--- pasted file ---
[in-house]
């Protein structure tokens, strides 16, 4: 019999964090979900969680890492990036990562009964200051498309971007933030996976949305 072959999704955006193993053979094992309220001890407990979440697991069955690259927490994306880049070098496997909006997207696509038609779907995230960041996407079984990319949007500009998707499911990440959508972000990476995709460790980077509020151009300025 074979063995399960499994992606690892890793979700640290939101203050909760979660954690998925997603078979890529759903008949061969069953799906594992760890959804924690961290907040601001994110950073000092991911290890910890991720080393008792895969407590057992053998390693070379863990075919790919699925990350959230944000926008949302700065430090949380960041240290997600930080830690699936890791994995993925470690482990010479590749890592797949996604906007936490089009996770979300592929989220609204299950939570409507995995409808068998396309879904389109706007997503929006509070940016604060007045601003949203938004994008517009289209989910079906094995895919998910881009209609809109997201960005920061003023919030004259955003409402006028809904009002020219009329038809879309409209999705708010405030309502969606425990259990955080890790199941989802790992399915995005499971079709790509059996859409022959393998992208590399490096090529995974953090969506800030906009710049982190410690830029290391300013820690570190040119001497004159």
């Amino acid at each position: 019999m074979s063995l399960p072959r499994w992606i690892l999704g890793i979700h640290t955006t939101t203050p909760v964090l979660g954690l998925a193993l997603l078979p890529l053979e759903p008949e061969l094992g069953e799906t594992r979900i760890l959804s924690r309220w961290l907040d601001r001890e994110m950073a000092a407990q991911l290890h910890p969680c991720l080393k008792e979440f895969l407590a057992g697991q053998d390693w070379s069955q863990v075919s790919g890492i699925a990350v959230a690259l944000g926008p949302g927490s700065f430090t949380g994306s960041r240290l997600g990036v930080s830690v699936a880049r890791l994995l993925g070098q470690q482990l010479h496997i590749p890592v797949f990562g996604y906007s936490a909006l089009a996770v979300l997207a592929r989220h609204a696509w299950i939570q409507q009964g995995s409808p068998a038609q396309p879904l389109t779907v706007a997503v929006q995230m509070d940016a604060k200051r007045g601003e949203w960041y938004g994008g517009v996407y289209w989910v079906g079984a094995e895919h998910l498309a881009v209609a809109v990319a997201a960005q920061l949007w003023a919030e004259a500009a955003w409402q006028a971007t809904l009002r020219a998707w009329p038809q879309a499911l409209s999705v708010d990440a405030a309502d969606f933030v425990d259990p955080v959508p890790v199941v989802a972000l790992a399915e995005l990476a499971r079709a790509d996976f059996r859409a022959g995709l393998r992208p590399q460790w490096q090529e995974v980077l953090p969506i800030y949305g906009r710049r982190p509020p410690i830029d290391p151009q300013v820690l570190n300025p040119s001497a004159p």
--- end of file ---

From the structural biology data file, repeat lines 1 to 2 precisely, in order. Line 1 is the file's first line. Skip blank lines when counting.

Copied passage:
[in-house]
């Protein structure tokens, strides 16, 4: 019999964090979900969680890492990036990562009964200051498309971007933030996976949305 072959999704955006193993053979094992309220001890407990979440697991069955690259927490994306880049070098496997909006997207696509038609779907995230960041996407079984990319949007500009998707499911990440959508972000990476995709460790980077509020151009300025 074979063995399960499994992606690892890793979700640290939101203050909760979660954690998925997603078979890529759903008949061969069953799906594992760890959804924690961290907040601001994110950073000092991911290890910890991720080393008792895969407590057992053998390693070379863990075919790919699925990350959230944000926008949302700065430090949380960041240290997600930080830690699936890791994995993925470690482990010479590749890592797949996604906007936490089009996770979300592929989220609204299950939570409507995995409808068998396309879904389109706007997503929006509070940016604060007045601003949203938004994008517009289209989910079906094995895919998910881009209609809109997201960005920061003023919030004259955003409402006028809904009002020219009329038809879309409209999705708010405030309502969606425990259990955080890790199941989802790992399915995005499971079709790509059996859409022959393998992208590399490096090529995974953090969506800030906009710049982190410690830029290391300013820690570190040119001497004159």